Hand-Carved Brownstone for the Palace Hotel in New York City

Recently, I was able to put my skills, knowledge, and years of experience to use carving beautiful Brownstone features for the Palace Hotel in New York City. Commissioned for this job because of my professionalism and reputation, I was honored to be able to put the Petrillo mark in such a beautiful and historical location. Carving Brownstone Brownstone, sometimes called ‘freestone’ is honestly one of my favorite stones to use for carving. Not only does this stone have a rich history in early American construction – but carving into this stone feels like carving into butter. Back in the late…

Hand-Carving a Tracery Window at Fort Washington Collegiate Church in Manhattan

I absolutely love historic stonework, especially when it comes to churches and colleges that pre-date even the founding fathers. This last month, we were able to work on the Fort Washington Collegiate Church in Manhattan by hand-carving a tracery window. While this specific building was erected in 1907, it is actually a part of a much bigger group of churches, called the Collegiate Churches of New York. These churches date as far back as 1623. It’s All in the Details A church with that much history demands detail and attention with any addition or renovation. My time was well spent,…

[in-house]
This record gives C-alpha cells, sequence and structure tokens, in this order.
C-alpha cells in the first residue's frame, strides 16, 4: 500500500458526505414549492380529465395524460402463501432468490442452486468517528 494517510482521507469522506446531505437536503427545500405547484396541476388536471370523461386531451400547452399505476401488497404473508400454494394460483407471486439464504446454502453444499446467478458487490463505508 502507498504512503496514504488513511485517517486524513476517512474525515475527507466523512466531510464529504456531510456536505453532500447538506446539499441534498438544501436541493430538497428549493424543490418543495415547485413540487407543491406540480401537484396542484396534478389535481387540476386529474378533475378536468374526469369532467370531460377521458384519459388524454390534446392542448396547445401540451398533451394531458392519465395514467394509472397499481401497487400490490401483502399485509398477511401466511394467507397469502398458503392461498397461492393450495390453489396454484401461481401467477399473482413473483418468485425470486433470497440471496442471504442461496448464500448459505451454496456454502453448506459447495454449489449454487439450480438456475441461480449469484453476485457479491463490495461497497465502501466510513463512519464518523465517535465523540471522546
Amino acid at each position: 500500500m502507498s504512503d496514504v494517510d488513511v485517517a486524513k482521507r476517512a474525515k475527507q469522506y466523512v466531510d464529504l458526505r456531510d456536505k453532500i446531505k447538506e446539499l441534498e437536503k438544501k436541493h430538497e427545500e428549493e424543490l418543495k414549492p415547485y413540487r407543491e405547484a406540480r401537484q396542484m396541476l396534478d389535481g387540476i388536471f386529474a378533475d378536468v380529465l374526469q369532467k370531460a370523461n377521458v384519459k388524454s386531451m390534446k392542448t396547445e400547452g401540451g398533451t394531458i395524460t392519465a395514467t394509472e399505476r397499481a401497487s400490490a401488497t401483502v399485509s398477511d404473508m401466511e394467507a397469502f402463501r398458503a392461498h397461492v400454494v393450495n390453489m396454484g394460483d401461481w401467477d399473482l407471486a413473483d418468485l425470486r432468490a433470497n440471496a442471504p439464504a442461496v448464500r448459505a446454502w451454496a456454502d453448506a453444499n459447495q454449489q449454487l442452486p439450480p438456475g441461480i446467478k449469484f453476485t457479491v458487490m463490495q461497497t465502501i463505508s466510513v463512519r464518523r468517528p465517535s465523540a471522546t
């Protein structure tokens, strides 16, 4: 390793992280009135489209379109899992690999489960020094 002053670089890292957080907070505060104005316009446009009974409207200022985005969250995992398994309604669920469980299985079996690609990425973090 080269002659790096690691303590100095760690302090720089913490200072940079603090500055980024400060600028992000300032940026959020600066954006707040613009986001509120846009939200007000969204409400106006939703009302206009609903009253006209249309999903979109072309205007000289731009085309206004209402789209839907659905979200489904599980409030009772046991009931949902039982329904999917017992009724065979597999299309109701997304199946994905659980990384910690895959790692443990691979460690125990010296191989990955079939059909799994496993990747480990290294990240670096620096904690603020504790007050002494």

Carving and Installing Limestone Work at Fordham University

The team at Petrillo Stone was recently contacted by Fordham University. They were interested in adding two limestone carvings to their Rose Hill Campus in the Bronx, NY. Our team started hand-carving a cross that was 10 ft by 8 ft and a University Seal that had a 12 feet diameter. It took us a few months to carve the cross and the seal at our Mount Vernon, NY facility. But once they were ready, we installed them in less than a week at the new McShane Campus center at Fordham University. Get a closer look:

Construction on a 50-Story Office Tower in New York City